Hello Iyanu, how are you doing?
I’m alive. I can’t believe it. [chuckles]
We googled Iyanu Adebiyi and you are dominating the first page on Google. Your poems are amazing, and you are successfully carving a niche for yourself. Can you please take us through your journey?
I guess you can call it a journey, but the places I’ve been to are the hearts of the people I’ve met. First, it was growing up with my father’s library, then there were two teachers who helped lay a good foundation for me; Ms. Akunna, my very first Literature in English teacher. She took interest in me after giving us an impromptu test on her very first lecture. She gave me friendship and made me fall in love with literature.
Mr. Henry, was a no-nonsense English teacher, who was very kind to me. I can’t explain it, but I found myself writing essays and short stories at the end of every school day for him to grade. When he began to mess up my work with his red ink, I wanted to stop but found that I was hooked already.
I also had friends at that time who nicknamed me ‘Soyinka’ and that sort of stuck. I guess all of these provided a good foundation for a lifetime of writing for me, but the thing that made me conscious of writing the most was heartache. [smiles]
I’d been rejected by many people, who meant so much to me. I was thinking about suicide and had developed a very low self esteem. One day, I was scrolling through my timeline and saw a post by Michael Ogah. He was writing about how it felt to be depressed and want to commit suicide in a way that resonated deeply with me. As I read on, it suddenly dawned on me that I had talents that I wasn’t using and that, to me, implied suicide. Impulsively, I started to send friend requests to writers on Facebook and that opened a whole new community to me. There I met fine writers like Hymar David, Tj Benson, Ife Olujuyigbe, Akintunde Aiki, Innocence Silas and a host of many others. Innocence’s poems had a great influence on me and because I used to write songs in my childhood, poetry came naturally.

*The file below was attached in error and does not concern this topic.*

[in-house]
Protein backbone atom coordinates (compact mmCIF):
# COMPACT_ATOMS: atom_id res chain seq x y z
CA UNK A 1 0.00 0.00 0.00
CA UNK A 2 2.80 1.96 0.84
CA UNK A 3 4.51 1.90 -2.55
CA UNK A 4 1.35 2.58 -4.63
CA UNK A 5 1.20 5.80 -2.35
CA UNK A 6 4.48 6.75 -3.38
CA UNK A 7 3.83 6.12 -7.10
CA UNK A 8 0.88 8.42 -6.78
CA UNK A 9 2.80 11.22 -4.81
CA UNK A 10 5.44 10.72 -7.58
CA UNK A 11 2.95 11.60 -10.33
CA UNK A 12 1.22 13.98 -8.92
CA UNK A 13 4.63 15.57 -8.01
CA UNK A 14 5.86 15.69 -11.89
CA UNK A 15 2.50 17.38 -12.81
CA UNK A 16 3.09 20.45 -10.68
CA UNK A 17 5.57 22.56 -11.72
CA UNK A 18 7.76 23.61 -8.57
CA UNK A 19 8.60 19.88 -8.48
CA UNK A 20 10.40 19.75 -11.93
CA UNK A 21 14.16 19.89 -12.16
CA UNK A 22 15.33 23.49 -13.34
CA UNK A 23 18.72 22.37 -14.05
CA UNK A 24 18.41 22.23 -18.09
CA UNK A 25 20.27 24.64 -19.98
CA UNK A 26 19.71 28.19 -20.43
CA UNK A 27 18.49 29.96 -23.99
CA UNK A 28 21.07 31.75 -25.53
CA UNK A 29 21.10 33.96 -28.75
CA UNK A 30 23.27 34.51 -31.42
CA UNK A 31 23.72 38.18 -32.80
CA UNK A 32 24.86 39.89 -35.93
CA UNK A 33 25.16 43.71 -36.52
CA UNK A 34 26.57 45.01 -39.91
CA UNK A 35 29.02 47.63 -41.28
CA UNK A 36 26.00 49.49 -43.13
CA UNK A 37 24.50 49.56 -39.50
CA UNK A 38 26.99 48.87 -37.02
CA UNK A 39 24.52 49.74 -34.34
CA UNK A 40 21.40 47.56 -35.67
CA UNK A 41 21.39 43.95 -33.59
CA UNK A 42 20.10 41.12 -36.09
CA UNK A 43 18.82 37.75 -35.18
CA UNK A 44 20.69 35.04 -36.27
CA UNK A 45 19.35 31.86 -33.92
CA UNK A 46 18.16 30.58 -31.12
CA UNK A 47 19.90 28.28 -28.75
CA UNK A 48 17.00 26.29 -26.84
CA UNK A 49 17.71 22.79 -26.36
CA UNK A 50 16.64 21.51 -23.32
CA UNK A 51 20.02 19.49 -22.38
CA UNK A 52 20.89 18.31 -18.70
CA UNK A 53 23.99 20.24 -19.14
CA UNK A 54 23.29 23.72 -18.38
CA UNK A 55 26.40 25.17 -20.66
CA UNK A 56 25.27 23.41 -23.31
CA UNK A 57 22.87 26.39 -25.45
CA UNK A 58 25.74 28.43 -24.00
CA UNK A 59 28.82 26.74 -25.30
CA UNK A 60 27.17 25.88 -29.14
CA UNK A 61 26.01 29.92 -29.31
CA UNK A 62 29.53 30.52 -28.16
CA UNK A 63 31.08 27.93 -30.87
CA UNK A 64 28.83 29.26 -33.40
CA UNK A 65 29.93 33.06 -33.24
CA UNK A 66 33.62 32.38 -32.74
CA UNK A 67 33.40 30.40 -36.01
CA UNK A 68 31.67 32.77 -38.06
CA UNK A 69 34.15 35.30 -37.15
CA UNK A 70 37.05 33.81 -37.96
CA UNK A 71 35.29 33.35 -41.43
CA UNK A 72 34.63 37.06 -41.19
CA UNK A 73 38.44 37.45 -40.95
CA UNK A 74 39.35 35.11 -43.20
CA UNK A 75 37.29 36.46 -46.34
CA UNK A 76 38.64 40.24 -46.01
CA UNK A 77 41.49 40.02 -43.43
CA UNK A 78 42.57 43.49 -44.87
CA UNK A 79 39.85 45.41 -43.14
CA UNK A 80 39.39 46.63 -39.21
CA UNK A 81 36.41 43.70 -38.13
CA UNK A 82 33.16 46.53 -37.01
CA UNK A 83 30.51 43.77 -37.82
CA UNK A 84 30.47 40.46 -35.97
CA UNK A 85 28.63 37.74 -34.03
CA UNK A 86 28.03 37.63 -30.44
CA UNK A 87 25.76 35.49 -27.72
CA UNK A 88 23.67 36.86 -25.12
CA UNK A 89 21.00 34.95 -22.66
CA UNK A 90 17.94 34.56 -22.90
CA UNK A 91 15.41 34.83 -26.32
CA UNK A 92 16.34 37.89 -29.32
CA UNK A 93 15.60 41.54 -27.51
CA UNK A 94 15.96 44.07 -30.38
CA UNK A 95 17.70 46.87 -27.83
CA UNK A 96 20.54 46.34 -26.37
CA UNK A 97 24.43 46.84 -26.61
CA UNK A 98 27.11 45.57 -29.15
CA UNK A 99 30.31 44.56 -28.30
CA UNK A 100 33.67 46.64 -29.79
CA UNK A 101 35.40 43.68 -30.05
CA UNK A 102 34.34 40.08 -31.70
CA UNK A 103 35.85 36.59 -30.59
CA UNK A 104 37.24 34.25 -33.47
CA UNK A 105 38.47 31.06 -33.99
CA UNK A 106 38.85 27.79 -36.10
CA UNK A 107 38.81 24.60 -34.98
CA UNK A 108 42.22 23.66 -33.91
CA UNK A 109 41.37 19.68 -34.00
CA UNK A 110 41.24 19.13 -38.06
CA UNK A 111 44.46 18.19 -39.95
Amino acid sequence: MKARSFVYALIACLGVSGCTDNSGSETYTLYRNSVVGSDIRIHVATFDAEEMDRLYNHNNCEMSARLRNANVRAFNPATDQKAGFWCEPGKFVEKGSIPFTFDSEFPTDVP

Early this year, I met myself. It was like the experience of Adam and Eve at Eden when their eyes were opened and they saw their nakedness. I wrestled with myself. Sometimes I won, but mostly, I got beaten to a pulp and out of my wounds, poetry gushed out and right there in my pain, I knew the world needed my poems, so I started to post them online. After a few months, I started to do spoken word because I wanted to embody my poems and allow them heal me.
At what age did you write your first poem and can you tell us what you did with it?
I must have been 18 years old, when I wrote “Standing Friend”. I can remember being so scared that I had to shut my eyes when I published it on Facebook.
You recorded the ‘Up Nepa’ poem in celebration of Nigeria’s 56th independence what inspired you?
I am a very patriotic person, and I got inspired by my enthusiasm for Nigeria. Nigerians need to know that if anything good must come out of this country, then it must come out of every single one of us.
I do believe that we are still going to be great, so I wanted to spread hope, to let Nigerians know that we can make it out of these hard times if we come together and put heart and mind to raising our nation from the ashes. As a country, our mentality is marred by the past. We need to unlearn many things, forget about what has happened and strive to reach a common goal.
Spoken word is gradually becoming a thing in Nigeria but some people still don’t know what it is about. Would you be kind enough to explain the concept?
Simply, Spoken Word is poetry when it is performed. For me, Spoken Word is poetry that decides to stand up from the pages of a book. It has the power of breath because it is spoken. I believe that when words are spoken, they have better effect and meaning because the poet has the opportunity to embody the poem and also portray the exact meaning of the poem. A person’s voice is the DNA of his or her spirit, so when a poem is being spoken it allows for a connection with the audience.
Spoken Word is usually written to address a particular issue that is relevant to the society or audience to which he is performing the poem, there has to be a binding force, a unifying factor and a shared experience so that even though the poet is speaking from his own perspective, the audience is able to enjoy the performance as though it were theirs.